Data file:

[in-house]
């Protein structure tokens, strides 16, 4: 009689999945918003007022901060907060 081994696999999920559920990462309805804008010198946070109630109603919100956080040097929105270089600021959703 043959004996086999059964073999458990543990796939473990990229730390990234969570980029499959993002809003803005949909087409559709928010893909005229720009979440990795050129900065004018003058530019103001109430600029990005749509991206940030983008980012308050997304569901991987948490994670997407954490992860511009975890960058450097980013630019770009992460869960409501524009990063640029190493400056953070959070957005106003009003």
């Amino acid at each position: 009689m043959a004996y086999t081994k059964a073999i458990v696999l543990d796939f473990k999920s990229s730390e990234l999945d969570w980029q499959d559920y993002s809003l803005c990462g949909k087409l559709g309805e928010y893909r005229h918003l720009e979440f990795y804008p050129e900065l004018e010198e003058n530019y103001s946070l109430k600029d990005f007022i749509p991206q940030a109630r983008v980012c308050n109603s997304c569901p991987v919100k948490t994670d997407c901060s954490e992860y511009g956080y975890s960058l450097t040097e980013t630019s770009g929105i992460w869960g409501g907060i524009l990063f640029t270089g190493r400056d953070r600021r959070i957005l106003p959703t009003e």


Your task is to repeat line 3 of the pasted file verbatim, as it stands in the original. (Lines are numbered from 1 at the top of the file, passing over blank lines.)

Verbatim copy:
């Amino acid at each position: 009689m043959a004996y086999t081994k059964a073999i458990v696999l543990d796939f473990k999920s990229s730390e990234l999945d969570w980029q499959d559920y993002s809003l803005c990462g949909k087409l559709g309805e928010y893909r005229h918003l720009e979440f990795y804008p050129e900065l004018e010198e003058n530019y103001s946070l109430k600029d990005f007022i749509p991206q940030a109630r983008v980012c308050n109603s997304c569901p991987v919100k948490t994670d997407c901060s954490e992860y511009g956080y975890s960058l450097t040097e980013t630019s770009g929105i992460w869960g409501g907060i524009l990063f640029t270089g190493r400056d953070r600021r959070i957005l106003p959703t009003e």